How to Decorate God’s House

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Photo copyright 2016 Jonathan Lackey. Used by permission. All rights reserved.

Interior decorating is not a gift the Holy Spirit has blessed me with, that’s for sure.

Where do I place this clock? Does this pillow go with that couch? But, what if I don’t like the “in style” gray? I’m throwing up the white flag; I don’t have the knack for this décor stuff.

I’ll let my husband take care of it (he loves that stuff. Don’t tell him I told you.)

So, instead of debating whether or not “cross walls” are out of style, let’s pick up our Bibles and head over to John 6:47.

Shhh…Jesus  is in the middle of His great Bread of Life discourse. Let’s quietly listen in…

Very truly, I tell you, whoever believes has eternal life. I am the bread of life. Your ancestors ate the manna in the wilderness, and they died. This is the bread that comes down from heaven, so that one may eat of it and not die. I am the living bread that came down from heaven. Whoever eats of this bread will live forever; and the bread that I will give for the life of the world is my flesh.

The Jews then disputed among themselves, saying, “How can this man give us his flesh to eat?” So Jesus said to them, “Very truly, I tell you, unless you eat the flesh of the Son of Man and drink his blood, you have no life in you. Those who eat my flesh and drink my blood have eternal life, and I will raise them up on the last day; for my flesh is true food and my blood is true drink. Those who eat my flesh and drink my blood abide in me, and I in them. Just as the living Father sent me, and I live because of the Father, so whoever eats me will live because of me. This is the bread that came down from heaven, not like that which your ancestors ate, and they died. But the one who eats this bread will live forever.


Apostle John, “the disciple whom Jesus loved,” loves this word.

Take some time and read the Gospel of John and see how many times he uses abide.

Heck, just take a look at the beginning of Chapter 15.

 Abide in me as I abide in you. Just as the branch cannot bear fruit by itself unless it abides in the vine, neither can you unless you abide in me. I am the vine, you are the branches. Those who abide in me and I in them bear much fruit, because apart from me you can do nothing. Whoever does not abide in me is thrown away like a branch and withers; such branches are gathered, thrown into the fire, and burned. If you abide in me, and my words abide in you, ask for whatever you wish, and it will be done for you.

Okay, okay, Jesus, I get it! You want me to abide in you and you in me.

Maybe it’s all in my head, but it is sounding like “abiding in Jesus” is key to a relationship with Him.

Abide is used for the first time in the New Testament when Jesus speaks of the one True Bread.

In greek the word meno means to stay, abide, dwell, remain as one. In some bibles you’ll see “remain” instead of “abide.”

Abide is connected to the word abode: the place where someone lives.

 When Jesus says, “Those who eat my flesh and drink my blood abide in me, and I in them,” He is telling us that we will live, remain, dwell in Him. And He remains in us.

He will be living in us. He will be coming into our bodies, our home.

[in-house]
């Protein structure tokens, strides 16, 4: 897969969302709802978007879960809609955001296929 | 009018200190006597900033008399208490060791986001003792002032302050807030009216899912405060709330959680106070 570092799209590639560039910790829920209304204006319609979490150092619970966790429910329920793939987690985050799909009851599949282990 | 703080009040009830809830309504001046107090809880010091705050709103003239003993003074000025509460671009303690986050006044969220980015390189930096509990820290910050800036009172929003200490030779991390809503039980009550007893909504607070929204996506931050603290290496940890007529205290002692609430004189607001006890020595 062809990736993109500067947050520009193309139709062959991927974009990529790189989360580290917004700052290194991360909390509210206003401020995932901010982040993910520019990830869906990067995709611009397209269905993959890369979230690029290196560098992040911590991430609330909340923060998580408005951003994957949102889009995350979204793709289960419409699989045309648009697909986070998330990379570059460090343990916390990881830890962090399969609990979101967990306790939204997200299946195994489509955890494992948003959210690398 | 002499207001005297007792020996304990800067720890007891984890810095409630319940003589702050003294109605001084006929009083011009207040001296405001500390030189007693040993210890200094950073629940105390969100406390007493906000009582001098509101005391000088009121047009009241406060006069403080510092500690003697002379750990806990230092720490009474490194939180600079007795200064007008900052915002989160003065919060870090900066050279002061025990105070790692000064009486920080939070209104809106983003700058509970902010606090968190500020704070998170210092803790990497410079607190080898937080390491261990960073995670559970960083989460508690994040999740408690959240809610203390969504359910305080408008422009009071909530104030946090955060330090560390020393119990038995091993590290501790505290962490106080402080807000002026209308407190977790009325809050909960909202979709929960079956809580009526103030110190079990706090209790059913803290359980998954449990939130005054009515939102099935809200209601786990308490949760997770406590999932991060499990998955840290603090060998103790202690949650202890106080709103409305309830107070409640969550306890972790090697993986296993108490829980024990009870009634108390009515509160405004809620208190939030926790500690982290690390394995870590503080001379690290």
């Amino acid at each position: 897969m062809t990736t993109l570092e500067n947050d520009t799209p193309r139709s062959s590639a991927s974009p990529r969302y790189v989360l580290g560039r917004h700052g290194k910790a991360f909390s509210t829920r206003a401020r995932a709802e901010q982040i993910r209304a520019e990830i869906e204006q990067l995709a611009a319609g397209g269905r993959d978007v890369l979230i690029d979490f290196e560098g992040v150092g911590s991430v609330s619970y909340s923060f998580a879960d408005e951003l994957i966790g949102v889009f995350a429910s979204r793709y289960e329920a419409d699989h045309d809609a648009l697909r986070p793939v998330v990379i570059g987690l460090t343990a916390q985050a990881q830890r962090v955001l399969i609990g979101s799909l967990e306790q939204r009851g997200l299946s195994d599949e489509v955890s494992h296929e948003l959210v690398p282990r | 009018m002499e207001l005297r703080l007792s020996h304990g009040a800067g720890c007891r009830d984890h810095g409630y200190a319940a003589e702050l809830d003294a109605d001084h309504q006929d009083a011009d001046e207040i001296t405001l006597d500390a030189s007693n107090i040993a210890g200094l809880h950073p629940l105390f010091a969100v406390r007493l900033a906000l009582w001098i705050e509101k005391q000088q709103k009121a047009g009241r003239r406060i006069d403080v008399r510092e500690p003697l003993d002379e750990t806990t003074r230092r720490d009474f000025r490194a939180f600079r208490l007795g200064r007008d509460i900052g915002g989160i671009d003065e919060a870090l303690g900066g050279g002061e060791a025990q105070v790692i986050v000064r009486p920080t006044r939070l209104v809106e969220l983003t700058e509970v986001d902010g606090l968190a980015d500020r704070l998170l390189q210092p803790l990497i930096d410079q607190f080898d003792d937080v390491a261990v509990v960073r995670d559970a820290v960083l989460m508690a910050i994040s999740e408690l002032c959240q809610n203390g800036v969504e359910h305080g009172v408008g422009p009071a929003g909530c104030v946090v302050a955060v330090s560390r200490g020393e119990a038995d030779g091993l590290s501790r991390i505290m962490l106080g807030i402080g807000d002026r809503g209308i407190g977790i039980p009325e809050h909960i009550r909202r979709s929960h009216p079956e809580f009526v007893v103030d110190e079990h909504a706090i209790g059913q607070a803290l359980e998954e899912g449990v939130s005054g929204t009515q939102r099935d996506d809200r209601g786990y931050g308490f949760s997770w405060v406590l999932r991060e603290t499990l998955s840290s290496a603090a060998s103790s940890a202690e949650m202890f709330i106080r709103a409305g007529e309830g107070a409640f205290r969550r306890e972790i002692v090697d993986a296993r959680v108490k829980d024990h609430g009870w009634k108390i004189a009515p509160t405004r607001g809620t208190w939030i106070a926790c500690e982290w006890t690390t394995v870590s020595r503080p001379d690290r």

“Jesus, I am not worthy that you should enter under my roof. But, only say the word and my soul shall be healed.”

The Eucharist.

I’m stealing this from a MagnifiKid! article that explained the changes that were applied to the Mass…

“In chapter 8 of Matthew’s Gospel, a centurion (an officer of the Roman Army) begs Jesus to heal his dying servant. The centurion does not feel so special that Jesus should come to his house, and he knows that Jesus is so great that he can be obeyed by just giving an order. So, in verse 8, the centurion says with great respect and humility, “Lord, I am not worthy that you should enter under my roof, but only say the word and my servant shall be healed.” By praying the exact words of the centurion before we go to Communion (except for the words “my servant,” which remain “my soul”) we are saying that we believe in the power of Jesus, and we pray that God will heal us and come to us, just as he healed the centurion’s servant.”

Right before Communion, we kneel and beg God to make us worthy…

to Abide in Him

to have Jesus come under  our  roof

for God to come into our own personal “house” of our bodies and remain, dwell physically in us

….through the Eucharist.

Holy moly.

As Catholics, we are truly, truly abiding in Jesus Christ.

How lucky are we!

This also means that we are His body and blood’s living tabernacle.

So, just as much as we want to have our family’s home decorated all pretty and cozy, perfectly fitting our family’s needs and personality;  we need to make sure God’s tabernacle in our bodies are fit for such a “house guest.”

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Photo Copyright 2016 Jonathan Lackey. Used by permission. All rights reserved.

We need to clean out our sins, dust off our negativity and see ourselves as beautifully decorated and worthy, just as God sees us.

Lord, I am not worthy that I should become your tabernacle, but only say the word and your home shall be healed…and please disregard the color swatches on the wall.  Amen.


Copyright 2016 Stephanie Stovall


About Author

Stephanie Stovall loves Oklahoma State University and hanging out with her husband. She keeps Holy Mary busy praying for patience with her four little boys. Stephanie loves God, Catholicism and evangelizing with all her heart!

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